The Dow Jones Industrial Average inched past 22,000 Wednesday, and the key question is: Should anyone care?
The venerable index rose 52.32 points Wednesday to close at 22,016.24, helped by Apple Inc., which surged 4.37% on a blockbuster earnings report. The Dow crossed the 20,000 threshold in February and the 21,000 mark in March.
As far as the crossing of big, round numbers goes, the Dow's latest is a piker. The change from 21,000 to 22,000 is just 4.8%. And, of course, the Dow is simply an average of 30 stocks, rather than a more diversified, capitalization-weighted stock index. Celebrating the 22,000 level is a bit of a stretch, said Malcolm Makin, president of Professional Planning Group. "It's sort of like someone looking for a reason to have a party saying, 'Look! It's Friday! The sun's out! Let's have a party!'"
Rather than concentrate on the last 1,000-point mark in the Dow — which becomes smaller, percentage-wise, each 1,000 points — investors should bear in mind that the past 10 years have been well below the long-term average, said Judy Shine, CEO of Shine Investment Advisory Services. In the past 10 years, the Dow has averaged a 5.04% average annual return, according to Morningstar — 7.86% with dividends. Large-company stocks have averaged a 10.5% average annual total return the past 50 years. "What is significant is the past 10 years has been one of the worst 10-year rolling periods in history," Ms. Shine said.
Tim McIntosh, financial planner with PVG Asset Management, thinks it's important that clients know where the market is, but that it's also important to make sure they know what the number means, especially in terms of their own portfolio. "Many clients will review this headline in the news and look at their accounts," he said. "But if they are diversified, they may feel they missed this rally. Also, since so many stocks are actually underwater this year, such as REITs, energy, telecom and retail, unless you are indexed or own FANG (Facebook, Amazon, Netflix, Google) stocks, it is misleading investors to just look at the Dow."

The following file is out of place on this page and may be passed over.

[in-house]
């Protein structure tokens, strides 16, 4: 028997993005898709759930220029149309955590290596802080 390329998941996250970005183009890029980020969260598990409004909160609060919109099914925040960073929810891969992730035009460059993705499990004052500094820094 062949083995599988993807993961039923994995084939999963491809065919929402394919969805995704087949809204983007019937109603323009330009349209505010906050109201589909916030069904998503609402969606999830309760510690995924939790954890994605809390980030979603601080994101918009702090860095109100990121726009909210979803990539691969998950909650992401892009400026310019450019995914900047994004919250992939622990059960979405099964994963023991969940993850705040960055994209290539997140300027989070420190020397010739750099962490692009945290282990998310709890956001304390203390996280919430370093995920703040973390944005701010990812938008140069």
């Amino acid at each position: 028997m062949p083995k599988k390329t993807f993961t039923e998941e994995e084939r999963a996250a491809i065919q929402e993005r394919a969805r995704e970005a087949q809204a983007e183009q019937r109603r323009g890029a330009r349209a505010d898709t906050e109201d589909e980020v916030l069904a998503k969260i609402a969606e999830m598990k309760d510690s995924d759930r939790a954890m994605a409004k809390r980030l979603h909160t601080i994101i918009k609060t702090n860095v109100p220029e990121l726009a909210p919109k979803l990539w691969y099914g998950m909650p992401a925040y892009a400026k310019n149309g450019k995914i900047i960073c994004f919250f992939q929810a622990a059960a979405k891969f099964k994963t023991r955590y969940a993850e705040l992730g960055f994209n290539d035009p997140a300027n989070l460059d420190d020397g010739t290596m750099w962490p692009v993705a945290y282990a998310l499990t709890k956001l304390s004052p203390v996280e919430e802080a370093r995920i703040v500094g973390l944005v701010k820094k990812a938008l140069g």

The question for advisers and their clients: What's next? "My clients are happy, confused and continue to persevere," said Mr. Makin. "They hope that when the correction comes, it won't be too severe.
Other advisers say the same. "There's no anxiety on the part of my clients, but I believe it's time for me to write a letter telling them to enjoy but remember that one day they will be giving some back for a bit," said Harold Evensky, chairman of Evensky, & Katz/Foldes Financial. "In the last 30 years, I've probably penned three or four letters like this."
Sam Stovall, chief investment strategist of U.S. equity strategy at CFRA, said that crossing a big round number on the down is like opening a rusty door: "They require several attempts before they finally swing open. When we have approached or marginally crossed a big number, people say, 'It has gone far enough. Time to take some profits.' And then the market has gone into a decline or treaded water."
The worry for most investors is that there could be little left to support a continued rise, especially as we swing into August and September, traditionally two of the worst months for the stock market. Nevertheless, profits are expected to rise in the second half of 2017.
Also, new highs often lead to more new highs in the market. The S&P 500 racked up 29 new all-time highs year to date through the end of July, Mr. Stovall said. "While impressive, seven other years since WWII tallied up a greater number of new highs in the first seven months of the year," he said. "Six went on to record an average July-through-December price increase of 6.3. Unfortunately, 1987 was also on this list, in which investors suffered through a 22.5% decline in the final five months of the year."